Mr Dunne: Thanks, Sonya, for your information today. Just a quick point. You talked about perpetrators getting legal aid, and obviously they in some form meet the criteria as they exist. I assume that, in a lot of cases, they have been the main income earner in the household and that the female partner, for example, was perhaps on a lesser income. I am making an assumption just for an example. Therefore, you would feel that they should get legal aid, but they were unable to get access to it, while he did, yet there was clear evidence that he had a much greater income. Is that right?
Ms McMullan: I have made reference to this, and, Linda, you talked about the working poor. A lot of the women whom we are dealing with are on the minimum wage. If you work 16 hours a week on the minimum wage, you still are not entitled to legal aid because of the current threshold. Many of the men were not working or, in fact, leave their job in order not to have to pay child maintenance. They may have to pay the minimum £3·50 a week. It is a win-win for them.
Mr Dunne: There are clear loopholes that they are able to get through.
Ms McMullan: Yes, there really are. As Rachel said, even if they are a known perpetrator, if they meet that threshold, it does not matter and they are still eligible. We have people who have got legal aid from prison. That is the reality. In one of the cases we have there, the prohibited steps example, he got legal aid from prison. That is what we are dealing with. If you take all of the perpetrators out, let us just not give them legal aid at all any more and then give it to all the victims who need it. That is it all sorted.
Mr Frew: It is just on a wee quick issue that Rachel raised. You talk about the respondent piece, and it has not been dialogued in this session. In the scenario where the person who is in prison is getting legal aid and the victim is having to drain resources, even if they lose and then they take an appeal, they then become the applicant and they have to pay for that. That is one of the issues around the respondent piece that we need to be careful about.
Ms McMullan: That is the case in the lower courts as well for that provision around the appeal. A lot of domestic violence cases escalate too, so that is another point.
Ms Dillon: On the back of that point, to be clear, it is not that I do not want applicants to be able to get legal aid. I want everybody to. I agree with you that it should not be given to the perpetrators, and if only we could get to that point. That is why I keep saying that, while I understand that proposed clause 27A gives no commitments, I think that it is more important, because I want to see something much wider. I do not think that this goes anywhere near far enough in looking after people, and that is my big concern. Our job as a Committee and that of future Committees — of which I will hopefully be a member, but we will see — is to ensure that that happens. As you have already outlined, Sonya, there is a bigger piece of work.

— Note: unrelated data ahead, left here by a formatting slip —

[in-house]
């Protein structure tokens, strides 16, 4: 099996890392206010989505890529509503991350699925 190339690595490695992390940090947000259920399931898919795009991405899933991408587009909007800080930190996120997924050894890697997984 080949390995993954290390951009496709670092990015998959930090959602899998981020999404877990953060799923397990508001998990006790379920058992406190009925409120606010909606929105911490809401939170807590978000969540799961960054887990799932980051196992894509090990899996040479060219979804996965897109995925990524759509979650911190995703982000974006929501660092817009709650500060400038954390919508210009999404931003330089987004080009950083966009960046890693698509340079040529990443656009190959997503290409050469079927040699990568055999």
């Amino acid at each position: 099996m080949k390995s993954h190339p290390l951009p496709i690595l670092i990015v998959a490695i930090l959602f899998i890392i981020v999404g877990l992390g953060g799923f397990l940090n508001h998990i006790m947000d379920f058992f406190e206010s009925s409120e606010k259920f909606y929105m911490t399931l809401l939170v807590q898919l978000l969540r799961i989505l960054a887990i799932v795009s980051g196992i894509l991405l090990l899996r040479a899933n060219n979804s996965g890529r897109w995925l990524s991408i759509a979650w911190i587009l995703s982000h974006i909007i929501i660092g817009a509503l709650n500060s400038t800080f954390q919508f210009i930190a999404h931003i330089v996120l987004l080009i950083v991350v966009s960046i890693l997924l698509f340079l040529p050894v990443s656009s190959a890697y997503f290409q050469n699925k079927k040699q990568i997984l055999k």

Ms McMullan: That is a concern too for us because, as a Committee, you are working so well and are so victim-focused. Time is ticking away to the end of the mandate, and nobody can say that you are all going to be here as part of this Committee and have that real commitment.
Ms Dillon: I want to pick up on the point that Paul made about commencement. We can amend the commencement, but the Minister can still not bring the Bill forward. We are still back, then, to that position, or it can go ahead, have the commencement tied and not commence anything. I am still in that place where I am finding it really difficult. It is a conversation that we need to have. You are right that we have put questions to you that are unfair, but it is because we are trying to get to the right place for the victims. That is the truth of why we are asking, but you are right: it is unfair to put you in that position. As legislators, we will have to make the final decision. For the sake of the victims, I hope that whatever position we come to is the right one. I can guarantee, from my and my party's point of view, that this is not the end point. You are right. The review of legal aid as a whole has to be done. It is not about saving money. I truly and genuinely believe that, in the long term, you will save money when you do the right thing for victims; you will save it somewhere. That is the bottom line. You will save money if you do a proper review that actually looks at who you are giving legal aid to and how you assess eligibility criteria. There are bigger things, and we as a Committee will certainly engage with you further.
I thank you for coming today, at such short notice, and helping us to try to bottom out some of this stuff and, hopefully, get to a good place and a good decision for victims. You said yourself that this Committee has worked well together because we care about the issue. I guarantee that, whatever place we get to, as with everything that has been done to date, it is with the right intention. It is absolutely with the intention of doing the right thing for the victims. Thanks a million for coming at short notice. We really appreciate it.
Miss Woods: On a point of clarity around what Paul said with regard to the respondents, it is inherently tied to the other amendment removing the lower courts, because appeals are heard at the higher courts, regardless of if it is a family care centre or the actual higher courts. Appeals are not heard at the Magistrates' Courts or lower. They are all inherently tied, which is why it is very important that it is not just respondents. You cannot take an appeal without being financially drained. It is just a point of clarity on that: they are all interconnected with regard to the three amendments in my name.
The Chairperson (Mr Givan): OK. Sonya, thank you. I asked you to come here, and I take full responsibility for that; it was my decision. Other groups will ask, "Why was it only Women's Aid and not others?": again, I take responsibility for that. The Chairman has that discretion. It was made for the right reasons, given the time limits. Sonya, you responded to that call from the Committee because you have played an important role in the evidence provided to the Committee. That does not diminish what other organisations have provided, but I take on that responsibility. If there is any criticism to come the Committee's way, it is for me to deal with it. Thank you, Sonya. I really appreciate it.
Ms McMullan: Thank you. Good luck with your deliberations.